Steve Rattner’s Morning Joe Charts: The Cost of Cuts

The debate about raising the federal government’s debt ceiling has – and will continue to be – centered on the expenditure side of the fiscal ledger. But a report on Tuesday from the Congressional Budget Office sheds considerable light on impact of the Republican plans for federal revenues – and it’s not a pretty picture.

When the Tax Cuts and Jobs Act – former President Trump’s signature legislation – was passed in 2017, many of its provisions were slated to expire in order to conform to arcane Congressional budgetary rules. However, House Speaker Kevin McCarthy is on record as saying that he wants to extend those tax cuts. The CBO’s new report quantifies the revenues that would be lost if those tax cuts are made permanent. The revenue loss begins next year and quickly ramps up to as much as $500 billion a year. All told, over the coming decade, extending the expiring provisions of the TCJA would cost the Treasury $3.5 trillion.

To put that in perspective, on present course and speed, the nation is expected to incur just over $20 trillion of deficits over the coming decade. Extending the TCJA provisions would add $3.5 trillion to this total.

Before we rush to extend the TCJA’s expiring provisions, let’s recall who benefited from those tax cuts. For starters, only 16% of the total cost of the package went to Americans earning less than $75,000 annually. The balance went to higher-income Americans and to businesses.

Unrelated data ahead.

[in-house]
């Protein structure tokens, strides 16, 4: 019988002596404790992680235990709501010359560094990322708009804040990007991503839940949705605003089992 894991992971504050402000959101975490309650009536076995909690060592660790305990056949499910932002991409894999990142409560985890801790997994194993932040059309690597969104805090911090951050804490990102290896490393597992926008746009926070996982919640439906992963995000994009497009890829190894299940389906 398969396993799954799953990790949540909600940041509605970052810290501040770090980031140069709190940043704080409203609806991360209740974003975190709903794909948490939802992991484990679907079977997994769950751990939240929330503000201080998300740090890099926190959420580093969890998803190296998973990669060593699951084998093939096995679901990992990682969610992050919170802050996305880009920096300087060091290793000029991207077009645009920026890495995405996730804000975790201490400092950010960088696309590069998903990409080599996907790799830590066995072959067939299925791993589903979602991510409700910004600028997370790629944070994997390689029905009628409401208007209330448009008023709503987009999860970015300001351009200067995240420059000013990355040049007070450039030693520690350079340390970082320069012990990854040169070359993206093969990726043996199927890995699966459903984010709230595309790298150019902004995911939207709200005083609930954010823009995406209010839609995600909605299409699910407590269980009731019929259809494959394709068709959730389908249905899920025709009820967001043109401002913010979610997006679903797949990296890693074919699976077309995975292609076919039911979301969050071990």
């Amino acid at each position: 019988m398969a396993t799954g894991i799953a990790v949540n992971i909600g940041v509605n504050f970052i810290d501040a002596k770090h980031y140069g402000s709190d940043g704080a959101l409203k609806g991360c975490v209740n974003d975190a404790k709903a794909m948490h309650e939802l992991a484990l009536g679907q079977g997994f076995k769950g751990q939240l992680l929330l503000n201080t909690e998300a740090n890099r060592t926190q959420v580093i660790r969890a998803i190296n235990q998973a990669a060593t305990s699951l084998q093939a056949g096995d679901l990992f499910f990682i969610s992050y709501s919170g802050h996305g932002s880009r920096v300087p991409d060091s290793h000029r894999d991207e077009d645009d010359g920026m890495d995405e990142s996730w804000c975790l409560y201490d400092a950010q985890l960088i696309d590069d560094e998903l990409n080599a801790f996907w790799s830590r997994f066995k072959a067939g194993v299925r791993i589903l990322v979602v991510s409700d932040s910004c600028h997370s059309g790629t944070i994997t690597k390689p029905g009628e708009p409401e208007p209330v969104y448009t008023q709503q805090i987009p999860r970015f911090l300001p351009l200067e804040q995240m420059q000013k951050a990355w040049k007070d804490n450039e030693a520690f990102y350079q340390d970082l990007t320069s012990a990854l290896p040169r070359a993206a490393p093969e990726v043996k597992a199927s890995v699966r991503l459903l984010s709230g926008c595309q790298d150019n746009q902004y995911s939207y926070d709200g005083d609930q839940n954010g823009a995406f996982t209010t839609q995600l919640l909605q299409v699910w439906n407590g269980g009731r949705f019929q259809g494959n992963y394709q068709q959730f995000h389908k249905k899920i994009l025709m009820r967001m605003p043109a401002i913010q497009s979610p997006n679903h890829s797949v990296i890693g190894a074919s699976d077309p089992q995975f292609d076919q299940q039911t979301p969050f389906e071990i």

Another, even more disturbing way to look at it: those at the top of the income scale saw far larger proportional increases in their post-tax incomes than those at the bottom. A taxpayer in the top 1% (with an annual income of at least $700,000) got a 3.4% increase in their after-tax income. A filer in the next 4% (between $300,000 and $700,000 in income) got a 4.7% jump. By contrast, the bottom 80% of Americans got, on average, less than a 2% boost. That, in the parlance of the tax community, made the tax cuts regressive.

Putting it all together, the Republican package would have only a modest impact on the future trajectory of budget deficits. At present, the deficit is running at about $1.5 trillion. Left untouched by any policy changes, the deficit could rise to nearly $3.5 trillion by 2033. If the Republicans’ debt ceiling plan and TCJA extensions were enacted, the deficit a decade from now would be only modestly smaller, at $3 trillion. By comparison, President Biden’s budget plan – which includes more revenue from taxes on business and the wealthy – would hold the size of the deficit to $2.4 trillion in 2033, even though Biden proposes expanding spending on important social initiatives like free community college and national paid sick and family leave.